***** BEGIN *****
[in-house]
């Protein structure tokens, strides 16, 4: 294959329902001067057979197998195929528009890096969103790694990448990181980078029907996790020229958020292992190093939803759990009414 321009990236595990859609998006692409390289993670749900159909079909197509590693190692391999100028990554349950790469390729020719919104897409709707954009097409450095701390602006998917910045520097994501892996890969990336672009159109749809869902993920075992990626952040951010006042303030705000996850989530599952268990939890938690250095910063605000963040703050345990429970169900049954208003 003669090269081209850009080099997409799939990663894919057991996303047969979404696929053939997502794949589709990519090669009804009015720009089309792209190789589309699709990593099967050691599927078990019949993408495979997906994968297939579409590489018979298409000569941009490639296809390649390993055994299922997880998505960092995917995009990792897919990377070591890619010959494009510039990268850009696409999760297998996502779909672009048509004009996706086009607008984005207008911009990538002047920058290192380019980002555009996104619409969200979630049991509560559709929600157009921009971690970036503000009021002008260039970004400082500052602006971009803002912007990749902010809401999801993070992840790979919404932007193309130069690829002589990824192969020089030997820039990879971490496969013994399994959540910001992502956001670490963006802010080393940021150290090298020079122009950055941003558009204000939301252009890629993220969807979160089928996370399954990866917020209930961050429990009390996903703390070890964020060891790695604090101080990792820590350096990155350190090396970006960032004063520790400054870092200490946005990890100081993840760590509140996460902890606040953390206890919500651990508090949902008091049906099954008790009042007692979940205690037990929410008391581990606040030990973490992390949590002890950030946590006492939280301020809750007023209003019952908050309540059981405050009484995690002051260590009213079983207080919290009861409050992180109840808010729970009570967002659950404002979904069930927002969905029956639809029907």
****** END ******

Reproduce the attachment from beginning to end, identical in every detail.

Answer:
[in-house]
């Protein structure tokens, strides 16, 4: 294959329902001067057979197998195929528009890096969103790694990448990181980078029907996790020229958020292992190093939803759990009414 321009990236595990859609998006692409390289993670749900159909079909197509590693190692391999100028990554349950790469390729020719919104897409709707954009097409450095701390602006998917910045520097994501892996890969990336672009159109749809869902993920075992990626952040951010006042303030705000996850989530599952268990939890938690250095910063605000963040703050345990429970169900049954208003 003669090269081209850009080099997409799939990663894919057991996303047969979404696929053939997502794949589709990519090669009804009015720009089309792209190789589309699709990593099967050691599927078990019949993408495979997906994968297939579409590489018979298409000569941009490639296809390649390993055994299922997880998505960092995917995009990792897919990377070591890619010959494009510039990268850009696409999760297998996502779909672009048509004009996706086009607008984005207008911009990538002047920058290192380019980002555009996104619409969200979630049991509560559709929600157009921009971690970036503000009021002008260039970004400082500052602006971009803002912007990749902010809401999801993070992840790979919404932007193309130069690829002589990824192969020089030997820039990879971490496969013994399994959540910001992502956001670490963006802010080393940021150290090298020079122009950055941003558009204000939301252009890629993220969807979160089928996370399954990866917020209930961050429990009390996903703390070890964020060891790695604090101080990792820590350096990155350190090396970006960032004063520790400054870092200490946005990890100081993840760590509140996460902890606040953390206890919500651990508090949902008091049906099954008790009042007692979940205690037990929410008391581990606040030990973490992390949590002890950030946590006492939280301020809750007023209003019952908050309540059981405050009484995690002051260590009213079983207080919290009861409050992180109840808010729970009570967002659950404002979904069930927002969905029956639809029907």